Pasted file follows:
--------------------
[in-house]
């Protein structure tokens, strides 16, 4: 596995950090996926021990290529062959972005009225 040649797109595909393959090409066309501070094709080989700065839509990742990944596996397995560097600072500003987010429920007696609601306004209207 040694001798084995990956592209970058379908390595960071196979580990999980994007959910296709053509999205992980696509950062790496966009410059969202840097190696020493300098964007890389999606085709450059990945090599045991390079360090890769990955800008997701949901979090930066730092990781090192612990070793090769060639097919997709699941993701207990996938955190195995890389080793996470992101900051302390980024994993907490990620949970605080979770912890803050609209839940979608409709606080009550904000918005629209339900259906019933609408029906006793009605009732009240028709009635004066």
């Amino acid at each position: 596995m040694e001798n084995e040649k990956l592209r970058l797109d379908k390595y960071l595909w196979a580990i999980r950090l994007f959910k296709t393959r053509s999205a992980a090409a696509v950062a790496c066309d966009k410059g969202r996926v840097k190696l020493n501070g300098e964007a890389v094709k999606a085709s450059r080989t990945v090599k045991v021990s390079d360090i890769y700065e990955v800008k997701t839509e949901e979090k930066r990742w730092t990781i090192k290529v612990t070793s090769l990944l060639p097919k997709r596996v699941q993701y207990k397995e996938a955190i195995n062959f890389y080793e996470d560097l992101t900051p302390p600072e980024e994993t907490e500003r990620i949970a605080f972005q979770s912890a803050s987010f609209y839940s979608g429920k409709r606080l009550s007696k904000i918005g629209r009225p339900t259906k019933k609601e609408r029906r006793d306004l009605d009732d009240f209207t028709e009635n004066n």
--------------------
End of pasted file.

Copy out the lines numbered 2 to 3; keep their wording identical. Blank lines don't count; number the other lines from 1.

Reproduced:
């Protein structure tokens, strides 16, 4: 596995950090996926021990290529062959972005009225 040649797109595909393959090409066309501070094709080989700065839509990742990944596996397995560097600072500003987010429920007696609601306004209207 040694001798084995990956592209970058379908390595960071196979580990999980994007959910296709053509999205992980696509950062790496966009410059969202840097190696020493300098964007890389999606085709450059990945090599045991390079360090890769990955800008997701949901979090930066730092990781090192612990070793090769060639097919997709699941993701207990996938955190195995890389080793996470992101900051302390980024994993907490990620949970605080979770912890803050609209839940979608409709606080009550904000918005629209339900259906019933609408029906006793009605009732009240028709009635004066």
């Amino acid at each position: 596995m040694e001798n084995e040649k990956l592209r970058l797109d379908k390595y960071l595909w196979a580990i999980r950090l994007f959910k296709t393959r053509s999205a992980a090409a696509v950062a790496c066309d966009k410059g969202r996926v840097k190696l020493n501070g300098e964007a890389v094709k999606a085709s450059r080989t990945v090599k045991v021990s390079d360090i890769y700065e990955v800008k997701t839509e949901e979090k930066r990742w730092t990781i090192k290529v612990t070793s090769l990944l060639p097919k997709r596996v699941q993701y207990k397995e996938a955190i195995n062959f890389y080793e996470d560097l992101t900051p302390p600072e980024e994993t907490e500003r990620i949970a605080f972005q979770s912890a803050s987010f609209y839940s979608g429920k409709r606080l009550s007696k904000i918005g629209r009225p339900t259906k019933k609601e609408r029906r006793d306004l009605d009732d009240f209207t028709e009635n004066n």